Patrick Roy knows a bit about making a playoff impression at an early age.
But even he has to be amazed at what Nathan MacKinnon is doing to the Minnesota Wild.
The 18-year-old sensation followed up a three-point performance in Game 1 with a record-setting four-point encore to lead the Avs to a 4-2 win over the Wild on Saturday night. The victory gives Colorado a commanding 2-0 lead as the best-of-seven series heads to Minnesota.
MacKinnon tied the game 6:20 into the first period with a goal that's bound to become a highlight reel staple -- a blazing burst of speed through the middle of the ice that broke Jared Spurgeon's ankles like a vicious crossover dribble before he made Ilya Bryzgalov look silly with a laser under the blocker.
MacKinnon may be a kid, but right now he's too much man for the Wild to handle. Minnesota now faces the onerous task of winning four of the next five games. But before the Wild can do that, they'll have to figure out how to stop him.
Here are some observations on tonight's contest, as well as a look ahead to some changes for Game 3.
• As nifty as MacKinnon's goal was, his real highlight of the night came on the set-up for Landeskog's second goal. When Tyson Barrie's cross-ice pass through the neutral zone came too late, MacKinnon played the puck behind him, through his legs, off the wall and onto his forehand before finding Stastny open in the middle...and he did all that at top speed. "Datsyukian" is the word that comes to mind...
• Your stat of the night: MacKinnon's seven points through two games ties the NHL record first set by Odie Cleghorn in 1919 and later equaled by Barry Pederson in 1982.
• This was one of those nights where advanced stats failed to capture the essence of the game. MacKinnon's five-on-five Corsi rating was a middling 50 percent. Landeskog and Stastny were even worse, going 44.4 and 40 percent, respectively. Sometimes your eyes do a better job than the numbers...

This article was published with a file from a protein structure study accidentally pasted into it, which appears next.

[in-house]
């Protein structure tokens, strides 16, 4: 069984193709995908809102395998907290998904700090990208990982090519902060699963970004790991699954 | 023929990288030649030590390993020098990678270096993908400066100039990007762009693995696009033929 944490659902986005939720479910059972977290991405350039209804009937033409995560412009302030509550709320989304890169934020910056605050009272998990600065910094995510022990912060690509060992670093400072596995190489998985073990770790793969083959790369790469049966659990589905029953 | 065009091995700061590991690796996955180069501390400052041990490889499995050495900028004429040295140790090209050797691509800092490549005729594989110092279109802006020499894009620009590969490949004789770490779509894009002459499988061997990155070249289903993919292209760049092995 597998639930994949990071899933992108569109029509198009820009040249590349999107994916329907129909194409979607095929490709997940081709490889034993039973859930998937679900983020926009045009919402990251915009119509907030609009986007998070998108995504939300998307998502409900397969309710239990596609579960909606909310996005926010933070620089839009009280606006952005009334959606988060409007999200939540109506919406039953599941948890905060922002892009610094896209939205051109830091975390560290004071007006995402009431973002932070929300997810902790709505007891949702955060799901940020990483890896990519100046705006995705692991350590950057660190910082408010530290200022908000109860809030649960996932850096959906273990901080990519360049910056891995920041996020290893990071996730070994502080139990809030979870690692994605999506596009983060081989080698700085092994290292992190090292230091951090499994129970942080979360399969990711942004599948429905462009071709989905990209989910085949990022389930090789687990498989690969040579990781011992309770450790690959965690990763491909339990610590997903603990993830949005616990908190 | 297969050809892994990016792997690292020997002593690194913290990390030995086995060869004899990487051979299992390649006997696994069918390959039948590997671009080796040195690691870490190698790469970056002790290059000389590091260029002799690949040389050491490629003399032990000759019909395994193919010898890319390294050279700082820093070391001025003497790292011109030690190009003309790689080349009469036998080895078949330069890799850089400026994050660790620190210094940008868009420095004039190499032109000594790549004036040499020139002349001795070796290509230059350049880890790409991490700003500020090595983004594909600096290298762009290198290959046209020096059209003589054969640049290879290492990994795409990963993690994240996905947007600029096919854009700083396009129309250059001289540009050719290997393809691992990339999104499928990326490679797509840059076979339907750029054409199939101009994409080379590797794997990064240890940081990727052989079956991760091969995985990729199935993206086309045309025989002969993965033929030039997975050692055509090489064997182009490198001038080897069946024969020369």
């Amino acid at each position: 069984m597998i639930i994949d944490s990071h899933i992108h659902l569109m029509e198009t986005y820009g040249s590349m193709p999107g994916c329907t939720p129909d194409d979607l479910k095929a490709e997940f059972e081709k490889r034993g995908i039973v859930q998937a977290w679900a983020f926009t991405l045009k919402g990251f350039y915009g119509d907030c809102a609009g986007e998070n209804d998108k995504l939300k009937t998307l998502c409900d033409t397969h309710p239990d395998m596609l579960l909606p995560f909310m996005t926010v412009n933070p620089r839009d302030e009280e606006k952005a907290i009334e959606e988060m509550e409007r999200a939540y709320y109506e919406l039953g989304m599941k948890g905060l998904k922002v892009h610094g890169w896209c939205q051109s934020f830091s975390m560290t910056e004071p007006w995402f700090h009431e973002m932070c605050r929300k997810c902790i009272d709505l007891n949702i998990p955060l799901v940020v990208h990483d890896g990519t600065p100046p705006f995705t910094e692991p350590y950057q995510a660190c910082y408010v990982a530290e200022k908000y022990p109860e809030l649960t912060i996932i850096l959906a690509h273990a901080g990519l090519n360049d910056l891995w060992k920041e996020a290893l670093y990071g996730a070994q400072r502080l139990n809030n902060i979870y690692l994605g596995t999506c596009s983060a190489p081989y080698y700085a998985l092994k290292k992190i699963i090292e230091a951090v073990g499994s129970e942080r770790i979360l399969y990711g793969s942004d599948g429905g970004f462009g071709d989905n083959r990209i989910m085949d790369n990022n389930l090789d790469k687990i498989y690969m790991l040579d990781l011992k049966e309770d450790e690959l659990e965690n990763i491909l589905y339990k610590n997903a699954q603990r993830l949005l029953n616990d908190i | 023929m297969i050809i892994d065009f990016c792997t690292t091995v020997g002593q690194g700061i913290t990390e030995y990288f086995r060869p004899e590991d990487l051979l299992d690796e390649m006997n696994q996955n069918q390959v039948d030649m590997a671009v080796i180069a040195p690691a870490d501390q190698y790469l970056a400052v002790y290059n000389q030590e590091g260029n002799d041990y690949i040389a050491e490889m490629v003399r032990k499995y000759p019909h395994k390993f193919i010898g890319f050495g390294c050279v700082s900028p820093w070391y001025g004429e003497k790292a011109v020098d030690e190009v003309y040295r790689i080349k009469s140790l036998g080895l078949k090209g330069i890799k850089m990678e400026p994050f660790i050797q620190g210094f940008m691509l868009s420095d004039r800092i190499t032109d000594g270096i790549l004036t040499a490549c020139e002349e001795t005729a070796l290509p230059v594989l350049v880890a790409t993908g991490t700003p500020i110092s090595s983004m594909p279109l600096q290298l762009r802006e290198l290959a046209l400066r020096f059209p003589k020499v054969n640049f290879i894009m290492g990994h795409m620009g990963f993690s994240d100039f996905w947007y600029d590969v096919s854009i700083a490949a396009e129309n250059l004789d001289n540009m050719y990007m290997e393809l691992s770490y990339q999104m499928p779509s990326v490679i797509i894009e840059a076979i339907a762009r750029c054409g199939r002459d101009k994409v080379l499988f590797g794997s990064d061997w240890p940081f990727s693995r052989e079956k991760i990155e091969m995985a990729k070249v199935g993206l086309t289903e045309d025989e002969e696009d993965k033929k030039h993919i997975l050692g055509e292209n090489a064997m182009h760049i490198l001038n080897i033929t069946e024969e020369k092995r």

• Semyon Varlamov followed up a sketchy Game 1 with a solid rebound performance tonight. After allowing Charlie Coyle's no-chance opening goal -- the puck bounced in off the forward's leg as he crashed the crease -- he was locked in the rest of the night. He was especially tough down low, and did a nice job directing his rebounds out of harm's way. He ended up making 30 stops on the night (a .938 save percentage) including seven saves on three Minnesota power plays.
• Minnesota coach Mike Yeo after the game: "We've been able to shut down really good players all year long. We're backing up too much. We're allowing them to build speed." Ryan Suter said much the same thing: "We're skating backwards. You can't defend on your heels. We've been defending on our heels and it's just not good enough."
Both men are on the money here. Colorado's speed, especially on that top line, has them spooked. They're giving them too much respect, dropping back into a defensive posture too quickly instead of challenging them as they set up their zone exits. That buys the Avs space in the neutral zone which makes their speed even more effective. You have to believe Yeo's primary adjustment for Game 3 will revolve around a more aggressive posture aimed at disrupting Colorado's attack before it crosses the red line.
• Have we seen the last of Bryzgalov in action for the Wild? The iconoclastic keeper stopped just 11 of the 14 shots he faced, and while none of the three goals he allowed were soft exactly, he never looked to be in the zone, either. Darcy Kuemper replaced him after Landeskog's second goal at the 11:59 mark of the second and appeared comfortable and confident. More important, he stopped all 14 shots he faced, including a trio of premium chances from MacKinnon, P-A Parenteau and Max Talbot in the third that kept the game from getting out of hand. With a start in Game 3 all but guaranteed, this is his series now, win or lose.
• If the Wild are going to get back in this series, they'll need some help up front, too. Coyle was fantastic tonight (a game-high 70 percent Corsi), and Mikko Koivu was involved, but the secondary attack just wasn't there. Jason Pominville had three shots, but settled for long-distance bids. Matt Moulson couldn't find the dead space the way he usually does. Mikael Granlund...well, he's a shadow of his Sochi self. The Wild are doing a nice job possessing the puck (55.7 percent to 44.3 percent), but they're not doing the right things with it. That's a pattern Colorado has succeeded with all year long...and they'll continue to succeed as long as Minnesota settles for the low-value areas of the ice.Marco Scandella